# Non-trivial recursive function: how to prove recursion is well-founded?

I am trying to formalize the Church-Rosser theorem for the untyped-lambda calculus. There are actually multiple such theorems, depending on whether one is considering only beta-reduction, or beta- and eta-reduction, or something more exotic. I would like my implementation to be parameterized so that I can reuse it across different reduction modalities.

I am following Selinger’s lecture notes, which explains the classic proof due to Tait and Martin-Löf. The step on page 35 is to implement the maximal one-step parallel reduction operation.

This operation can be explained as follows: if the term under examination is amenable to the reduction(s) being considered (eta, beta, both, …) then first recurse on the subterms, and then perform a reduction on the result. Otherwise, immediately recurse on the subterms.

Implementing this in such a way that the reduction is pluggable requires passing a callback to the reduction function. Here is a sketch implementation for beta reduction:

``````(* Perform beta reduction, and call the continuation on the resulting subterms.*)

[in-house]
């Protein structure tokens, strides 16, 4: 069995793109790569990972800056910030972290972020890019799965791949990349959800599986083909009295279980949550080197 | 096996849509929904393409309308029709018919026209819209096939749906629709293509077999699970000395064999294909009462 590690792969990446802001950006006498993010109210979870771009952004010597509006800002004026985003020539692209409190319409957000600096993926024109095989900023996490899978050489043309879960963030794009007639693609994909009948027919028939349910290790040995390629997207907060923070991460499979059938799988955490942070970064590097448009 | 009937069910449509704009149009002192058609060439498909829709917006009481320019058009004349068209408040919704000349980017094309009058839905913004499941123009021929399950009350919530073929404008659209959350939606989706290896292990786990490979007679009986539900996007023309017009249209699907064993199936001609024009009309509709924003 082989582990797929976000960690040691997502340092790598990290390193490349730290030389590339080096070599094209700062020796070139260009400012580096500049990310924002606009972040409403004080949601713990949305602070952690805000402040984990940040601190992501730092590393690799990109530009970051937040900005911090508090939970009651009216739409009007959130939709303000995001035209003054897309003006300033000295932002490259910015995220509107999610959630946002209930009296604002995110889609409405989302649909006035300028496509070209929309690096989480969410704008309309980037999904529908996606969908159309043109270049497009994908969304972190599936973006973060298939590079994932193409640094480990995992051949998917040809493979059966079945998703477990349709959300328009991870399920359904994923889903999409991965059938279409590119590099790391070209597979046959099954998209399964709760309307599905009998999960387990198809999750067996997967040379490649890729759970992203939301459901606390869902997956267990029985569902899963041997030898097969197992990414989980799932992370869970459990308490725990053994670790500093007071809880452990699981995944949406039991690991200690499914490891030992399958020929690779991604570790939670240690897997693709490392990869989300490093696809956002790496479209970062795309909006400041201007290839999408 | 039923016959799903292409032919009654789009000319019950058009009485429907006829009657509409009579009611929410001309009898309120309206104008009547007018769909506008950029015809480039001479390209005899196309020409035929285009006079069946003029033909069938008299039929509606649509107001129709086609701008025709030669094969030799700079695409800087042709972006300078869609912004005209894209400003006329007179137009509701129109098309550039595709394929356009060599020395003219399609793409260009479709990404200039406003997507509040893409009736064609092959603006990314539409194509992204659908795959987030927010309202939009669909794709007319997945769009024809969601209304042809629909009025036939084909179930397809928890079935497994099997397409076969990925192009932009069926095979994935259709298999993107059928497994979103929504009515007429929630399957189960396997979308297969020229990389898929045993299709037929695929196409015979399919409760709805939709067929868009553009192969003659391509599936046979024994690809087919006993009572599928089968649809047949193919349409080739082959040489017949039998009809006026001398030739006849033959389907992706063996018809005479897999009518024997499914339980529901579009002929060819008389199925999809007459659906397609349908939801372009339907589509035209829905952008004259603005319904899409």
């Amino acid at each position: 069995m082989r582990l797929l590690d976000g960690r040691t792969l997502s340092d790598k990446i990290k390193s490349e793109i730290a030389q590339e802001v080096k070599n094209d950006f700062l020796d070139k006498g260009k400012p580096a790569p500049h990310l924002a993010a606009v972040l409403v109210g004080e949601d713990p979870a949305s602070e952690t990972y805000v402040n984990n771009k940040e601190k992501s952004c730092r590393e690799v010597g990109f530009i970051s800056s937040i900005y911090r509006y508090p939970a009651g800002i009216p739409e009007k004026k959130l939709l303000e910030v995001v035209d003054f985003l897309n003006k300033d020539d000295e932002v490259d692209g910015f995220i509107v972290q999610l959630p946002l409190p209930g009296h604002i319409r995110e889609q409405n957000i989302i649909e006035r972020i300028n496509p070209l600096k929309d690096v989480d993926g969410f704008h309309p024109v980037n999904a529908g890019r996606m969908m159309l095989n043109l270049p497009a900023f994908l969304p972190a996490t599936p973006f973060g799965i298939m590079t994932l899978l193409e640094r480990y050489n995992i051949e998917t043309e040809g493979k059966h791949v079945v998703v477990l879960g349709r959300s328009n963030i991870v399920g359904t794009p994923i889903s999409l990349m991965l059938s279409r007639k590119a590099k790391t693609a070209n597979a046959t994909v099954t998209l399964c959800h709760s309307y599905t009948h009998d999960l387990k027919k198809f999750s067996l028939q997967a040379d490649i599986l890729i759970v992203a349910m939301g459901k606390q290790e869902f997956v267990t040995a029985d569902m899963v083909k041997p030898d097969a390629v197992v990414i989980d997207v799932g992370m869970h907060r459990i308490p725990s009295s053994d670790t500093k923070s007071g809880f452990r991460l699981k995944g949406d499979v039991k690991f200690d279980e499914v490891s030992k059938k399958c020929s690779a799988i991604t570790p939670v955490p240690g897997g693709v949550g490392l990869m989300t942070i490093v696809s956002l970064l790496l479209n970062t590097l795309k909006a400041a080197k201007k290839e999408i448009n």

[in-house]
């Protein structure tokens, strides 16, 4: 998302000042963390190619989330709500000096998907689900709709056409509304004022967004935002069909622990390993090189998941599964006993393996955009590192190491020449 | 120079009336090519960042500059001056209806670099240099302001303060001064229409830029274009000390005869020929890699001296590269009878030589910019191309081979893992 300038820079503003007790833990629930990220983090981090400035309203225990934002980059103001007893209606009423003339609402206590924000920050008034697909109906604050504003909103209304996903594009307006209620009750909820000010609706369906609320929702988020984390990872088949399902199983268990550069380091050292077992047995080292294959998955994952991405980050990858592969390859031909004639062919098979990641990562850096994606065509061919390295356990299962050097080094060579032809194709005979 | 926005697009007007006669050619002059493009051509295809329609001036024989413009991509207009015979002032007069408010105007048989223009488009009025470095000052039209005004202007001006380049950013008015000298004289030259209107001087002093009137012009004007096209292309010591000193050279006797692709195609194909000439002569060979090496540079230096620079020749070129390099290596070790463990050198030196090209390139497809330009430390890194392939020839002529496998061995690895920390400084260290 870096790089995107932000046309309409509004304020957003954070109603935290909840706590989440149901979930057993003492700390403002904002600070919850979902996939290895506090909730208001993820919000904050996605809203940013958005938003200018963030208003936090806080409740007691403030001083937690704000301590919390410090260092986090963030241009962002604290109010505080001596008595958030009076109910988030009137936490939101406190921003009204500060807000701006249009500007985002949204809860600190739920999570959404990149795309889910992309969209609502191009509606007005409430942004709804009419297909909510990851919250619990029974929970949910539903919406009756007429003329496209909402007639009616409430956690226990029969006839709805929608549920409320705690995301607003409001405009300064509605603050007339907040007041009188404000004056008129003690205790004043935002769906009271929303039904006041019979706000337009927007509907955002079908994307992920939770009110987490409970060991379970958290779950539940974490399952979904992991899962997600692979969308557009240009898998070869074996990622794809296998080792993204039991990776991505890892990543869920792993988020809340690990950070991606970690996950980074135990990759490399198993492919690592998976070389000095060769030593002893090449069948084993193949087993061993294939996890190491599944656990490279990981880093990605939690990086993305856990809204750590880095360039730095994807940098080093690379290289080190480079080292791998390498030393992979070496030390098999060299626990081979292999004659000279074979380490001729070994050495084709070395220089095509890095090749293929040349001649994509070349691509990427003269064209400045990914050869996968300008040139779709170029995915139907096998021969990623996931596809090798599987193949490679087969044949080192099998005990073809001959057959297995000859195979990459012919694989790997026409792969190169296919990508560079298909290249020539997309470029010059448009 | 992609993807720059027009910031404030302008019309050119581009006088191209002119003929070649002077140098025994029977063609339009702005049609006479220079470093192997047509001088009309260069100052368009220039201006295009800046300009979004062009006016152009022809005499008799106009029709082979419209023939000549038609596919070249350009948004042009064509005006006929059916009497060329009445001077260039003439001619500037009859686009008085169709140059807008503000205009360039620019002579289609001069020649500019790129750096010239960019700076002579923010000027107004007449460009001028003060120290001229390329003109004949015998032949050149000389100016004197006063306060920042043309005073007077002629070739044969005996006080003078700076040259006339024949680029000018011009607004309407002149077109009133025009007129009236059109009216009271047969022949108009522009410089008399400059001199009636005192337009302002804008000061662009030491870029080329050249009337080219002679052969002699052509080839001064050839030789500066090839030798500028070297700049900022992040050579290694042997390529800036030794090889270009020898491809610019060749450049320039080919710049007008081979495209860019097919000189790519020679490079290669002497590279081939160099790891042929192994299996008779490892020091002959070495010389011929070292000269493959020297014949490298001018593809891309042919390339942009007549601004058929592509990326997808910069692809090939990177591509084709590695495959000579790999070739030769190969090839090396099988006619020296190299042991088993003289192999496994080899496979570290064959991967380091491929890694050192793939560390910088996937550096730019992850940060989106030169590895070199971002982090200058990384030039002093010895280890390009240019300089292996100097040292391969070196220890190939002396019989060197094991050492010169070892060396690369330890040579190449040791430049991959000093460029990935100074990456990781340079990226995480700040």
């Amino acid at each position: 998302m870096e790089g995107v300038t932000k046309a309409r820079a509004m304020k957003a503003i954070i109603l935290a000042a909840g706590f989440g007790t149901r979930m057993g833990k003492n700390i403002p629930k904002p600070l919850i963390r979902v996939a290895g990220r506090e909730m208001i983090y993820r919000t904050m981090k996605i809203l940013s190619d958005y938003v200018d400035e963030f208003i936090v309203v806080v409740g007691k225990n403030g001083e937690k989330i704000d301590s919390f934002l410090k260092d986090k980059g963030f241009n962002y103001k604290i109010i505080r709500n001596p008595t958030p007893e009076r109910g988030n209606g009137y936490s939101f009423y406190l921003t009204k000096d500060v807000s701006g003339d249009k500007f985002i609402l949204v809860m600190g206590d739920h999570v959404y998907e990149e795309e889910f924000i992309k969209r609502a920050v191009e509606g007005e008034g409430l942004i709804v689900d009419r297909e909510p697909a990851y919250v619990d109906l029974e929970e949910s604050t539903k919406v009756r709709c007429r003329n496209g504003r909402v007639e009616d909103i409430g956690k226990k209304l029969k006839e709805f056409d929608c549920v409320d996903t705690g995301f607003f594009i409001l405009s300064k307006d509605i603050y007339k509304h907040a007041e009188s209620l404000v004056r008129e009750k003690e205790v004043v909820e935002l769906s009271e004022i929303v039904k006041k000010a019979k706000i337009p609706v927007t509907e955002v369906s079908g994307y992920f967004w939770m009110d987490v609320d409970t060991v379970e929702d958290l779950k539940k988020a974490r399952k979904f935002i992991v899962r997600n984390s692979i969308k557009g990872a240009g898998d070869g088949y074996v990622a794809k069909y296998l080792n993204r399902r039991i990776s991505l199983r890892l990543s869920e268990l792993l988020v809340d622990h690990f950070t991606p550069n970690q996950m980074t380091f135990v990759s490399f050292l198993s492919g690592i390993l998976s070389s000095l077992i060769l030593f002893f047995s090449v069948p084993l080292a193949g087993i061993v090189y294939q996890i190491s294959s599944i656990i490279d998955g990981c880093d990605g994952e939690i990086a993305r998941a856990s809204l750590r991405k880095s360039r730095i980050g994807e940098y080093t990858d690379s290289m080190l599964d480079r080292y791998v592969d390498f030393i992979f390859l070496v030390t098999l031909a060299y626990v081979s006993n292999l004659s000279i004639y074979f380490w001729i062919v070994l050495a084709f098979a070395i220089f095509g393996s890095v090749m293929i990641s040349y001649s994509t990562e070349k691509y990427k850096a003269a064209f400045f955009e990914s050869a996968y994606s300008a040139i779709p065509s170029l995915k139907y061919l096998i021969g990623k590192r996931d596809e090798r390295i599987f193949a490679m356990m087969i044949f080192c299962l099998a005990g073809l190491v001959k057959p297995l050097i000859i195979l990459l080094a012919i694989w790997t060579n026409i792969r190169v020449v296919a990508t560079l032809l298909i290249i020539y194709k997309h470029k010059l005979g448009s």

Definition subst (cont: Term -> Term) (t: Term): option Term :=
match t with
| (\t1) \$\$ t2 => Some(subst (cont t1) (cont t2))
| _ => None
end.

Section reduction.
Hypothesis op: (Term -> Term) -> Term -> option Term.

Definition maximal_parallel_reduction: Term -> Term :=
fix f (t: Term) :=
match op f t with
| Some t' => t'
| None =>
match t with
| Var n => Var n
| t1 \$\$ t2 => (f t1) \$\$ (f t2)
| \t' => \(f t')
end
end.
End reduction.
``````

Now Coq’s checks for well-founded recursion don’t agree with the call `op f t`. I’ve never had to deal with non-trivial recursion in Coq. Is my best guess to work with `well_founded`?

Recursive occurrences of a `fix`point must be applied to a subterm of its decreasing argument. Here in `op f t`, `f` is not applied to anything.

This would probably be accepted if you replace the `op` parameter with `subst` , because it unfolds to applications of `cont` (that is `f`) to subterms of `t`.

It is also common to have to rephrase “pen and paper” definitions so they’re easier to formalize in Coq. The definition you gave translates to three somewhat overlapping `match` expressions. You can do it with a single match, at the cost of a little more verbose definition in English.

``````  fix f t :=
match t with
| Var n => Var n
| (\ t1) \$\$ t2 => subst (f t1) (f t2)
| t1 \$\$ t2 => f t1 \$\$ f t2
| \t' => \(f t')
end.
``````